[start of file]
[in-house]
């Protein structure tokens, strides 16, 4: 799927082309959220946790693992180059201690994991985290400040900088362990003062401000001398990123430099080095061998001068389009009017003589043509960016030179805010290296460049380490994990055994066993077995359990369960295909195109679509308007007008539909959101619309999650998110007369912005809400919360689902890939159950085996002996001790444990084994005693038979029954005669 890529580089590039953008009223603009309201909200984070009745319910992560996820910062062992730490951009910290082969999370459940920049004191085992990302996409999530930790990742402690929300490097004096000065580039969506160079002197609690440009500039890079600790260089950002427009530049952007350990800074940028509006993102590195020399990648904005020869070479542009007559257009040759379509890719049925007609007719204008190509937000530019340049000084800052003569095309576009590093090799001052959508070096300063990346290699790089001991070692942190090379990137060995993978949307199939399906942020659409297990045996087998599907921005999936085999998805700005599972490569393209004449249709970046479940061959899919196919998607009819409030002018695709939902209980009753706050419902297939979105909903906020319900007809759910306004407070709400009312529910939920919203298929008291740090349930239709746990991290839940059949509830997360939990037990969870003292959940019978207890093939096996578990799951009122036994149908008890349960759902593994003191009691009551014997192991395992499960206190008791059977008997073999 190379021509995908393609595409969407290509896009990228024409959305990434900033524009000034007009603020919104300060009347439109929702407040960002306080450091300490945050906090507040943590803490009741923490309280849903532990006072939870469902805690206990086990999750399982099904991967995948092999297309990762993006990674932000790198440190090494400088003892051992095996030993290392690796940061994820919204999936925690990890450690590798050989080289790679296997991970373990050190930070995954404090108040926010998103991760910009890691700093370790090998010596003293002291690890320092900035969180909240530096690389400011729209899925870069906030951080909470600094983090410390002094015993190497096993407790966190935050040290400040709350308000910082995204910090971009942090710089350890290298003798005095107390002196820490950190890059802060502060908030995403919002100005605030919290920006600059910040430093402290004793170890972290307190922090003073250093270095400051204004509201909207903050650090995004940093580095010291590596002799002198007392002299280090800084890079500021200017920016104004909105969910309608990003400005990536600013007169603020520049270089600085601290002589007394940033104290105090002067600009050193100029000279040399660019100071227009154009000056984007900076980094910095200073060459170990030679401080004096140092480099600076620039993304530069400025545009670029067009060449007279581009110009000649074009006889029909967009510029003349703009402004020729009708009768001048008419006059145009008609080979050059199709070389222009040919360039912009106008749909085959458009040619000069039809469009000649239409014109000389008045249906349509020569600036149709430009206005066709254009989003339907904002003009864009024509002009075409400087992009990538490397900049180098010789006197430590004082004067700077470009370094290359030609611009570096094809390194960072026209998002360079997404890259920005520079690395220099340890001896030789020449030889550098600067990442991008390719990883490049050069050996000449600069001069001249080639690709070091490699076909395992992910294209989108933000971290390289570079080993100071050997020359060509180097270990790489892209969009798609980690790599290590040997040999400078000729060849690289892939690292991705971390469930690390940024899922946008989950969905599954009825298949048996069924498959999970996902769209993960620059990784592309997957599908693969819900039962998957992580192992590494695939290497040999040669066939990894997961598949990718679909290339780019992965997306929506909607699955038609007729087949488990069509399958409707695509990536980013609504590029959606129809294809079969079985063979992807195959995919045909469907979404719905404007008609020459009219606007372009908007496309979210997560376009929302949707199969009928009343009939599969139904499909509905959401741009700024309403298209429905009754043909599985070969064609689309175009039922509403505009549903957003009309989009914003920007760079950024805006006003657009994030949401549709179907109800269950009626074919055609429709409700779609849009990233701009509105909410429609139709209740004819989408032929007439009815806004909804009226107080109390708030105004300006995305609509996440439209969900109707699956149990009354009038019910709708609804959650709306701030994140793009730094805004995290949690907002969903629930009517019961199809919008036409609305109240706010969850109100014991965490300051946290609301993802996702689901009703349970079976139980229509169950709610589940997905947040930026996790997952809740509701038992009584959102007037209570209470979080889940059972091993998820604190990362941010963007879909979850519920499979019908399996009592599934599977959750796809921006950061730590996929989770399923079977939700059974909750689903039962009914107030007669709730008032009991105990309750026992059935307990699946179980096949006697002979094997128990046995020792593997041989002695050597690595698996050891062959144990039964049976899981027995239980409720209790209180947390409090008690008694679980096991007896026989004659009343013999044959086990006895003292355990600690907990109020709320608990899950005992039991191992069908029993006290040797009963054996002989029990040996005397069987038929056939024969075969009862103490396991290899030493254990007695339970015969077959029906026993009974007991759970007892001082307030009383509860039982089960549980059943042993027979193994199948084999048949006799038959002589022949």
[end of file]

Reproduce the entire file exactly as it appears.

[in-house]
């Protein structure tokens, strides 16, 4: 799927082309959220946790693992180059201690994991985290400040900088362990003062401000001398990123430099080095061998001068389009009017003589043509960016030179805010290296460049380490994990055994066993077995359990369960295909195109679509308007007008539909959101619309999650998110007369912005809400919360689902890939159950085996002996001790444990084994005693038979029954005669 890529580089590039953008009223603009309201909200984070009745319910992560996820910062062992730490951009910290082969999370459940920049004191085992990302996409999530930790990742402690929300490097004096000065580039969506160079002197609690440009500039890079600790260089950002427009530049952007350990800074940028509006993102590195020399990648904005020869070479542009007559257009040759379509890719049925007609007719204008190509937000530019340049000084800052003569095309576009590093090799001052959508070096300063990346290699790089001991070692942190090379990137060995993978949307199939399906942020659409297990045996087998599907921005999936085999998805700005599972490569393209004449249709970046479940061959899919196919998607009819409030002018695709939902209980009753706050419902297939979105909903906020319900007809759910306004407070709400009312529910939920919203298929008291740090349930239709746990991290839940059949509830997360939990037990969870003292959940019978207890093939096996578990799951009122036994149908008890349960759902593994003191009691009551014997192991395992499960206190008791059977008997073999 190379021509995908393609595409969407290509896009990228024409959305990434900033524009000034007009603020919104300060009347439109929702407040960002306080450091300490945050906090507040943590803490009741923490309280849903532990006072939870469902805690206990086990999750399982099904991967995948092999297309990762993006990674932000790198440190090494400088003892051992095996030993290392690796940061994820919204999936925690990890450690590798050989080289790679296997991970373990050190930070995954404090108040926010998103991760910009890691700093370790090998010596003293002291690890320092900035969180909240530096690389400011729209899925870069906030951080909470600094983090410390002094015993190497096993407790966190935050040290400040709350308000910082995204910090971009942090710089350890290298003798005095107390002196820490950190890059802060502060908030995403919002100005605030919290920006600059910040430093402290004793170890972290307190922090003073250093270095400051204004509201909207903050650090995004940093580095010291590596002799002198007392002299280090800084890079500021200017920016104004909105969910309608990003400005990536600013007169603020520049270089600085601290002589007394940033104290105090002067600009050193100029000279040399660019100071227009154009000056984007900076980094910095200073060459170990030679401080004096140092480099600076620039993304530069400025545009670029067009060449007279581009110009000649074009006889029909967009510029003349703009402004020729009708009768001048008419006059145009008609080979050059199709070389222009040919360039912009106008749909085959458009040619000069039809469009000649239409014109000389008045249906349509020569600036149709430009206005066709254009989003339907904002003009864009024509002009075409400087992009990538490397900049180098010789006197430590004082004067700077470009370094290359030609611009570096094809390194960072026209998002360079997404890259920005520079690395220099340890001896030789020449030889550098600067990442991008390719990883490049050069050996000449600069001069001249080639690709070091490699076909395992992910294209989108933000971290390289570079080993100071050997020359060509180097270990790489892209969009798609980690790599290590040997040999400078000729060849690289892939690292991705971390469930690390940024899922946008989950969905599954009825298949048996069924498959999970996902769209993960620059990784592309997957599908693969819900039962998957992580192992590494695939290497040999040669066939990894997961598949990718679909290339780019992965997306929506909607699955038609007729087949488990069509399958409707695509990536980013609504590029959606129809294809079969079985063979992807195959995919045909469907979404719905404007008609020459009219606007372009908007496309979210997560376009929302949707199969009928009343009939599969139904499909509905959401741009700024309403298209429905009754043909599985070969064609689309175009039922509403505009549903957003009309989009914003920007760079950024805006006003657009994030949401549709179907109800269950009626074919055609429709409700779609849009990233701009509105909410429609139709209740004819989408032929007439009815806004909804009226107080109390708030105004300006995305609509996440439209969900109707699956149990009354009038019910709708609804959650709306701030994140793009730094805004995290949690907002969903629930009517019961199809919008036409609305109240706010969850109100014991965490300051946290609301993802996702689901009703349970079976139980229509169950709610589940997905947040930026996790997952809740509701038992009584959102007037209570209470979080889940059972091993998820604190990362941010963007879909979850519920499979019908399996009592599934599977959750796809921006950061730590996929989770399923079977939700059974909750689903039962009914107030007669709730008032009991105990309750026992059935307990699946179980096949006697002979094997128990046995020792593997041989002695050597690595698996050891062959144990039964049976899981027995239980409720209790209180947390409090008690008694679980096991007896026989004659009343013999044959086990006895003292355990600690907990109020709320608990899950005992039991191992069908029993006290040797009963054996002989029990040996005397069987038929056939024969075969009862103490396991290899030493254990007695339970015969077959029906026993009974007991759970007892001082307030009383509860039982089960549980059943042993027979193994199948084999048949006799038959002589022949």